Repression in South Africa

THE South African government has tightened the screws again on its six-month-old ``emergency'' limits on press coverage and citizen activity. This is repression and intimidation of the worst sort. It ill befits a nation claiming, as Pretoria does, to be a democracy. South Africa's rationale - to prevent an African National Congress (ANC) uprising expected earlier this week - has been questioned by the government's white political opponents as well as by blacks. The left finds the ``irrefutable'' evidence unconvincing; the right sees the action as image-boosting before expected spring elections.

In essence, Pretoria wants to stifle local black political opposition. The government may succeed in slowing down the push for human rights in a legally segregated society, and in diminishing somewhat the publicity that would otherwise accompany it. But the struggle for full citizenship and all the rights that go with it is sure to continue, with or without the government's permission.

By widening the definition of ``subversive'' activities, the government now can arrest those involved in nonviolent boycotts or who establish street committees or community groups in black townships. Some 30,000 South Africans have already been detained during the unrest of the last two years. By increasingly removing the kinds of people who could moderate demands from more radical blacks, Pretoria, it can be argued, increases rather than decreases the potential for violence.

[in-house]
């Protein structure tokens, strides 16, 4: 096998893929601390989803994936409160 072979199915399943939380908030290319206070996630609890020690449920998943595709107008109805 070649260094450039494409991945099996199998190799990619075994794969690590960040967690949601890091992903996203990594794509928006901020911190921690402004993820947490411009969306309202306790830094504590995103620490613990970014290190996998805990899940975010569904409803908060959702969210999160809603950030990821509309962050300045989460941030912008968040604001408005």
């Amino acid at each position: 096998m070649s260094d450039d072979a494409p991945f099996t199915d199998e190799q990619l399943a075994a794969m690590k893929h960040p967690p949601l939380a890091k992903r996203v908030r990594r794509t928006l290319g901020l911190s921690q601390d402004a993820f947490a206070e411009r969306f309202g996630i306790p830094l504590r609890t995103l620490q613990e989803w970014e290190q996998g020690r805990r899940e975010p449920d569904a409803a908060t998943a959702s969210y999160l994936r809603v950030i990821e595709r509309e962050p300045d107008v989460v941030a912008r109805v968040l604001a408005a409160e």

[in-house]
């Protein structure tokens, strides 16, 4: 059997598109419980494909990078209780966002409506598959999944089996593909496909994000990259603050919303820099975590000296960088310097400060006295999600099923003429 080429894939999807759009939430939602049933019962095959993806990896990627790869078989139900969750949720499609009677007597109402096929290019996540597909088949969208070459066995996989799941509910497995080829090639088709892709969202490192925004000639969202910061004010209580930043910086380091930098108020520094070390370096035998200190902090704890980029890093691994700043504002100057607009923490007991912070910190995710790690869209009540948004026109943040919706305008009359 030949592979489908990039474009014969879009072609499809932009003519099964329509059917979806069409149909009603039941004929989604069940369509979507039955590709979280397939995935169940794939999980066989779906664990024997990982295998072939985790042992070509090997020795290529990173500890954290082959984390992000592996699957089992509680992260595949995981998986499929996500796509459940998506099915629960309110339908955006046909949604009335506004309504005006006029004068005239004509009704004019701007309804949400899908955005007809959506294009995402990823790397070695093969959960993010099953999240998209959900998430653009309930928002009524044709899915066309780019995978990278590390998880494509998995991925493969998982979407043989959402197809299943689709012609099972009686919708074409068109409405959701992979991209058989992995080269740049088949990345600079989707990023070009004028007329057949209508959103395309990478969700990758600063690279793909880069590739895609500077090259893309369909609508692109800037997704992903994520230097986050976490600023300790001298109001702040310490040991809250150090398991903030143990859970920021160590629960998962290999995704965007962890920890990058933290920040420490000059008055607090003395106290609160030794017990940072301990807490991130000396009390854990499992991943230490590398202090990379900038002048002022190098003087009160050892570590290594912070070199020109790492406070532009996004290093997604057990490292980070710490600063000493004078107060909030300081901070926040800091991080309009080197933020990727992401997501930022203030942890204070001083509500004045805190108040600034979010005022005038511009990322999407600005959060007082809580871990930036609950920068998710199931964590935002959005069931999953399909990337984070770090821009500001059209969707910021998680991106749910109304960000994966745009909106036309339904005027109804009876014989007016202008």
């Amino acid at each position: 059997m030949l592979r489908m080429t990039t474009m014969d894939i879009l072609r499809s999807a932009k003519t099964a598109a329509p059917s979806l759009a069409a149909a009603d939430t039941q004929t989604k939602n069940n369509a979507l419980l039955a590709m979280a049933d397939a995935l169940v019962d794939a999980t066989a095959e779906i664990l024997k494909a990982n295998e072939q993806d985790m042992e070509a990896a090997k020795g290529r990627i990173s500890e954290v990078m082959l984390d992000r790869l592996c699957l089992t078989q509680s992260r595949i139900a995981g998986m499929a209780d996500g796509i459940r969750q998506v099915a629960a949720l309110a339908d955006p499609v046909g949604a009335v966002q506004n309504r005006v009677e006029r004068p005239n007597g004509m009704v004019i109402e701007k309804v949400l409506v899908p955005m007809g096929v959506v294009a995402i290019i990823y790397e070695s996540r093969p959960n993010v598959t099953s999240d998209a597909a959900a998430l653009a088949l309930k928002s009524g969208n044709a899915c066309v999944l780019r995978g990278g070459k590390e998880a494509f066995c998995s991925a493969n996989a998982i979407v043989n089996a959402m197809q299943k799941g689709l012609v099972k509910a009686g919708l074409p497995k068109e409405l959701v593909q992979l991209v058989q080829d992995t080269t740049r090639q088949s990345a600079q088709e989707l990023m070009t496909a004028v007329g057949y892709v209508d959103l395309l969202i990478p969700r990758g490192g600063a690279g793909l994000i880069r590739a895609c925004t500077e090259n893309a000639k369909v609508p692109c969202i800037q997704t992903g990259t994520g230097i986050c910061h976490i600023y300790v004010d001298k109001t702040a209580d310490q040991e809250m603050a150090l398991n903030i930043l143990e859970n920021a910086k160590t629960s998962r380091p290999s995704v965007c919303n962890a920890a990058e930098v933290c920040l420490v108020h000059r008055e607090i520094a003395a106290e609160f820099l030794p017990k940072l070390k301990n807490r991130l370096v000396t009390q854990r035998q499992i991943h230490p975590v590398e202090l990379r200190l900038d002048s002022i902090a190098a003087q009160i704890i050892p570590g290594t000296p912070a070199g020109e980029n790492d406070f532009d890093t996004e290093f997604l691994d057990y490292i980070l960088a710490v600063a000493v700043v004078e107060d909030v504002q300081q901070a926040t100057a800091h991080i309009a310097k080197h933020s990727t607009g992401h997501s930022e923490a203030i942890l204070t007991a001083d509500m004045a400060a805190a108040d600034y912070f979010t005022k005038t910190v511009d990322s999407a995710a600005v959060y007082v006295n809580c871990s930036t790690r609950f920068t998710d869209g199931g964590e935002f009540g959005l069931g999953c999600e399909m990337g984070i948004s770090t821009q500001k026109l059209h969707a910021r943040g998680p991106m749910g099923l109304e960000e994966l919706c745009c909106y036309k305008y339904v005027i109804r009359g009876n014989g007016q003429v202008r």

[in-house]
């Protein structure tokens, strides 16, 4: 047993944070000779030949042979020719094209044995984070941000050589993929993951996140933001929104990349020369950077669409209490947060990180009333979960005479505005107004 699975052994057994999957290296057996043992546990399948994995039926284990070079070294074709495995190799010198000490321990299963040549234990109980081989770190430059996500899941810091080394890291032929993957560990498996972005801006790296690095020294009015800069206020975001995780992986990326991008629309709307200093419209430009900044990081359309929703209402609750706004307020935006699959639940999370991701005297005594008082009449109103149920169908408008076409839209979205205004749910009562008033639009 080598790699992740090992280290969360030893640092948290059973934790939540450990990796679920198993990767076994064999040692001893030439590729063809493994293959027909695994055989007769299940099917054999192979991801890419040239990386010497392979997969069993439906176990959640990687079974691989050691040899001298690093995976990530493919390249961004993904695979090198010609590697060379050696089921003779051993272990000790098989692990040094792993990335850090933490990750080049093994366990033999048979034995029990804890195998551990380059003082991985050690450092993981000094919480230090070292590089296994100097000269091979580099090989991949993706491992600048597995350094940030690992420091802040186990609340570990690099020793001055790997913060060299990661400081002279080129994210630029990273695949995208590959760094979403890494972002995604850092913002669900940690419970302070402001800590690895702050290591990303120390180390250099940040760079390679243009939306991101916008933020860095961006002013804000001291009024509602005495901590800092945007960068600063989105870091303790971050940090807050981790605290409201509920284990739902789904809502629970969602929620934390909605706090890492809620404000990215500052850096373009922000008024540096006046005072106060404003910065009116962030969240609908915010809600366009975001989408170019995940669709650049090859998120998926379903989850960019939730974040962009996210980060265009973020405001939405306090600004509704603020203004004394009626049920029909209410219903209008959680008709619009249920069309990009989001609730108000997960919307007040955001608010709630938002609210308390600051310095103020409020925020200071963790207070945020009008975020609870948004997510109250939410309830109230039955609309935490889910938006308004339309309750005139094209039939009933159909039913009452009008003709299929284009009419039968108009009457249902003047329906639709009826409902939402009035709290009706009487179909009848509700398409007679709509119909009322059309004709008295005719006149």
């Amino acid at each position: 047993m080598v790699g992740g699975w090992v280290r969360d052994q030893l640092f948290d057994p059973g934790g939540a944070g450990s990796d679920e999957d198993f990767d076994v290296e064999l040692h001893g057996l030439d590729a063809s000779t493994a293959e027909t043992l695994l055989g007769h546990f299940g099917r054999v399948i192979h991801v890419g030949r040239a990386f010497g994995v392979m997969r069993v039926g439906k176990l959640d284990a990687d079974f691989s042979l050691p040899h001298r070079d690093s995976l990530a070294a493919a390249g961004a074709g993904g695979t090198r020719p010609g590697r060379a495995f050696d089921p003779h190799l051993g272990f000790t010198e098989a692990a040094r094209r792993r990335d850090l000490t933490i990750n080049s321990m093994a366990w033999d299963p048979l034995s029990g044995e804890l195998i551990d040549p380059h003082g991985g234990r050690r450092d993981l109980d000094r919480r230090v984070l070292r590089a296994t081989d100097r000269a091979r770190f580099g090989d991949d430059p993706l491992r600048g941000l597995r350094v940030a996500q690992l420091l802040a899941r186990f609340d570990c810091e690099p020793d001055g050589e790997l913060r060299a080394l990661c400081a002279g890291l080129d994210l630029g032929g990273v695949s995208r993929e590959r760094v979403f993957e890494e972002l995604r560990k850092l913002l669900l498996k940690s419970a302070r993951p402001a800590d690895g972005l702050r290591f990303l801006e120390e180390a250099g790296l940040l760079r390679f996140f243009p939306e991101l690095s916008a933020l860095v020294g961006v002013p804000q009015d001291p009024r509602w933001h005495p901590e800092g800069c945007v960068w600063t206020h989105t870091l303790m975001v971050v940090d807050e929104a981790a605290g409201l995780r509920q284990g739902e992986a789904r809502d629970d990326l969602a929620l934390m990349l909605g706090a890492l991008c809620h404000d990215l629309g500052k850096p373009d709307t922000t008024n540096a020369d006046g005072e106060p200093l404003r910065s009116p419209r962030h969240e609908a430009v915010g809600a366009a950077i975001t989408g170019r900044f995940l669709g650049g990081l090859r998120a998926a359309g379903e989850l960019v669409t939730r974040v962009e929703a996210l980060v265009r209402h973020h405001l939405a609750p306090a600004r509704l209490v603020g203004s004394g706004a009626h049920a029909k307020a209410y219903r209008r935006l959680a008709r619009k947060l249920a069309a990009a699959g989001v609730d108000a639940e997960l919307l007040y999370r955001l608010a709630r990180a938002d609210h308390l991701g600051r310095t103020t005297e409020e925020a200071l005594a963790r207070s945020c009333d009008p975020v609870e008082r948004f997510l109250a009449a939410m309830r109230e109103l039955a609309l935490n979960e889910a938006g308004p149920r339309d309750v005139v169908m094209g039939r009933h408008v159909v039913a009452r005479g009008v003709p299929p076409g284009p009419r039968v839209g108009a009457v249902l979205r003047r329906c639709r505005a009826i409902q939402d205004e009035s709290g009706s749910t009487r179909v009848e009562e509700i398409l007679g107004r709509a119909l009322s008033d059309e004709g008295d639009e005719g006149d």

The tightening also sends a clear message to the world that Pretoria intends to make no further reforms until it has an even tighter hold on the reins. Its recent turndown of a multiracial power-sharing plan in Natal is another sign of the direction Pretoria is heading.

The press restrictions, imposing almost total censorship on any news about black unrest, may muzzle the messengers but is unlikely to quash the message. Many blacks in South Africa have their own informal network by which news travels swiftly. Radio broadcasts from the Voice of America, the British Broadcasting Corporation, and the ANC in nearby Lusaka, Zambia, will continue. Foreign correspondents and information gatherers in embassies in Pretoria are sure to report back by quiet channels on what is happening. The US State Department could easily share information on black unrest with Washington-based journalists from time to time. So could other foreign ministries. In some instances joint statements by ministries may be in order.

To its credit, the US in practice has been moving away from a policy of ``constructive engagement,'' by which it hoped quietly to persuade Pretoria to make needed reforms, to one of more active criticism of mistaken policies and of broadened contacts with opposition leaders. On his visit to ``front line'' states this week, Michael Armacost plans to meet in Lusaka with ANC leaders. He will be the highest-ranking US official yet to do so. If he makes even a modest public comment of some sort on the meetings, perhaps terming the ANC an authentic nationalist organization, it would remind Pretoria once again that, for better or for worse, the world is still watching.

This is a time for continuous monitoring, as well as frank criticism by the US and the rest of the global community, whenever Pretoria's policies and actions deserve it. The world has a vital stake in what happens in South Africa; its government must not be allowed to assume that its new censorship policies are succeeding.

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